Carbon Recycling enabling non-primary Electricity-recovery by Hydrogen Fuel Cells

Hydrogen Fuel Cells today achieve electricity outputs of 23kWh per kg Hydrogen input exhausting 9 liters of reusable water. Depending on the fuel-cell technology used such power generation can accommodate intermitting cycles to mitigate idling operations. In today’s fossil fueled power mix coal represents 73% of the fossil Carbon use for electricity, whereof 30% are just squandered during idling operations. Replacing 8.7 Peta Watt hours [PWh] by Wind Turbines would need additional Hydrogen Fuel Cell Power back-up.

Based on data from “Windenergy Germany” Electrolysis employing 6MW windmills at 30% nominal with 66% average usage rate 50% of coal power might be directly substituted by 0.27mln windmills. The other 50% including back-up need an order of 180mln tonnes Hydrogen requiring 1.1mln Power to Hydrogen installations globally. Approximately up to 35% of this Hydrogen from PtG-Electrolysis will have to be stored economically. This would be 0.7trl m³ and equivalent to 20% of the Natural Gas [NG] used today. Although volumetrically it would be technically possible to blend Natural Gas volume with up to 30% Hydrogen, existing infrastructure is deemed to safely cope with 4% at maximum only. Therefore 75% of the storage would need to undergo a Methane synthesis. If done with captured CO2,  50% of the Hydrogen input gets lost in water.

Looking at the 50% Recyclable Terrestrial Carbon of agriculturally not meaningfully compostable global turnover, 1.9 Giga tonnes [Gt] (60 Exa Joule) stored chemical energy are left after covering primary plastics industry’s raw material needs. Splitting water with it into 550mln tonnes of Hydrogen, 13.7 PWhel Fuel Cell Power generation can be enabled at 0,55 tonnes CO2 per MWhel footprint from steam reformed Recycled renewable Carbon. Equivalent electricity from Coal and Natural Gas together cause 0,95 tonnes CO2 per MWhel off fossil imports from earlier eons! Since release of energy stored in the Carbon can be largely modulated to match grid load with demand, above cited direct 50% coal-power (4.3 PWhel) substitution by 0.27mln windmills would not leave 172mln tonnes Hydrogen unconsumed plus add 20% Power to Gas [PtG] negative regime energy storage potential. If 1.3% of the Recycled Carbon was used to store such 8.5mln tonnes Hydrogen PtG electrolysis (less than 3% of NG volumes consumed) in a CO-based Methane Synthesis, storage-output could be increased to 140% of PtG Hydrogen input (8.5 -> 12mln tonnes).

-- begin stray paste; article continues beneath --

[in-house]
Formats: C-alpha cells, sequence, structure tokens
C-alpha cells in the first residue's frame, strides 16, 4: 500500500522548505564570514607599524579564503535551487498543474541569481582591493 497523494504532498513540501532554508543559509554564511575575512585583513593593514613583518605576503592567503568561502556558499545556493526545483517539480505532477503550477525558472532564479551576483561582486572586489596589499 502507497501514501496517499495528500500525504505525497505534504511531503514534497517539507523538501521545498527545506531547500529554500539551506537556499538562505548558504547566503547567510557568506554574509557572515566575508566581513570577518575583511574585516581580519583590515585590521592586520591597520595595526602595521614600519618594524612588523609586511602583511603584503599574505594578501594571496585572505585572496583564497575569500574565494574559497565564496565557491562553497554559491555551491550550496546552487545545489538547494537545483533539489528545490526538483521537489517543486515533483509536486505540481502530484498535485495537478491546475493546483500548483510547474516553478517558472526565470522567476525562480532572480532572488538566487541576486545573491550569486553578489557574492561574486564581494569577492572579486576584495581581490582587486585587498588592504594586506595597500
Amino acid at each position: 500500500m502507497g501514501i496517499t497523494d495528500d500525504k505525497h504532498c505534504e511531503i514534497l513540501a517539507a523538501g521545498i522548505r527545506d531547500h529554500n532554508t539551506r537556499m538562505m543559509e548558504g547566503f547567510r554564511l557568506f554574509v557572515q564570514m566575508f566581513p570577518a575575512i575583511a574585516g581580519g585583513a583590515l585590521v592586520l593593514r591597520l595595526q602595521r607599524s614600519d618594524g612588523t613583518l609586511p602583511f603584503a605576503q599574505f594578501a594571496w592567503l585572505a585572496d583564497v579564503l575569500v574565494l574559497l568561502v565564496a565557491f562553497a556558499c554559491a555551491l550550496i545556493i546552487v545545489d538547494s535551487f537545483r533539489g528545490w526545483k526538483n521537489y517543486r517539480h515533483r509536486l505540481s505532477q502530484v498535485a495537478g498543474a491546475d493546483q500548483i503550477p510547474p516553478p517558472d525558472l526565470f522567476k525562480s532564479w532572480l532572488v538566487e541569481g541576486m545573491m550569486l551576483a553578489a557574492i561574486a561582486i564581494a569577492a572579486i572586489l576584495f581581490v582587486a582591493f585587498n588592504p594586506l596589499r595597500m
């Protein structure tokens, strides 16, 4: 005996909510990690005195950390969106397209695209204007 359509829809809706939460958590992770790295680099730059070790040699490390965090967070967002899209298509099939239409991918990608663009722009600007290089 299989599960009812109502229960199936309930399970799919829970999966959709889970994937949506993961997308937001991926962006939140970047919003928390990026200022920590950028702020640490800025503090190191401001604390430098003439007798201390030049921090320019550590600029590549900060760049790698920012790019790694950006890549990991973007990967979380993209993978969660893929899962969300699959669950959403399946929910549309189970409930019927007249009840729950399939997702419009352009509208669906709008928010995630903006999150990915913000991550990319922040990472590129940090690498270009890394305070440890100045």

Transportation fuels consuming 25% of fossil imports from earlier eons blast more than 50% of its Carbon into atmosphere during refining prior to fuel use. This could be replaced by just 110mln tonnes of Hydrogen. With the total Hydrogen potential from Carbon Recycling in combination with PtG and a transformation of the energy sector to Hydrogen Economy the COP21 Climate Protection Accord’s aspired exit from fossil energies could be delivered by 555mln tonnes (non-volatile) renewable Hydrogen plus 300,000 additional windmills or solar electricity equivalents. These mass balances include storage release energy requirement while storage input transformation energy is assumed to be balanced against gross input surplus.

Separating Hydrogen after Steam reforming or from the NG-blend by Dry Thermo-Catalytic Dissociation [DTCD] prior to Hydrogen use in Fuel Cells can eliminate energy intensive Pressure Swing Absorption [PSA]. When steam reforming the synthetic NG [SNG] taken out storage reaction CO2 could be bottled for Food & Beverage or other industries due to cleanliness of the DTCD Methane derived Carbon.

Further considering the possibilities to produce Hydrogen with Concentrated Solar [CSP] or photo-synthesis in future, there will be comfortable headroom going forward implementing Hydrogen Economy.

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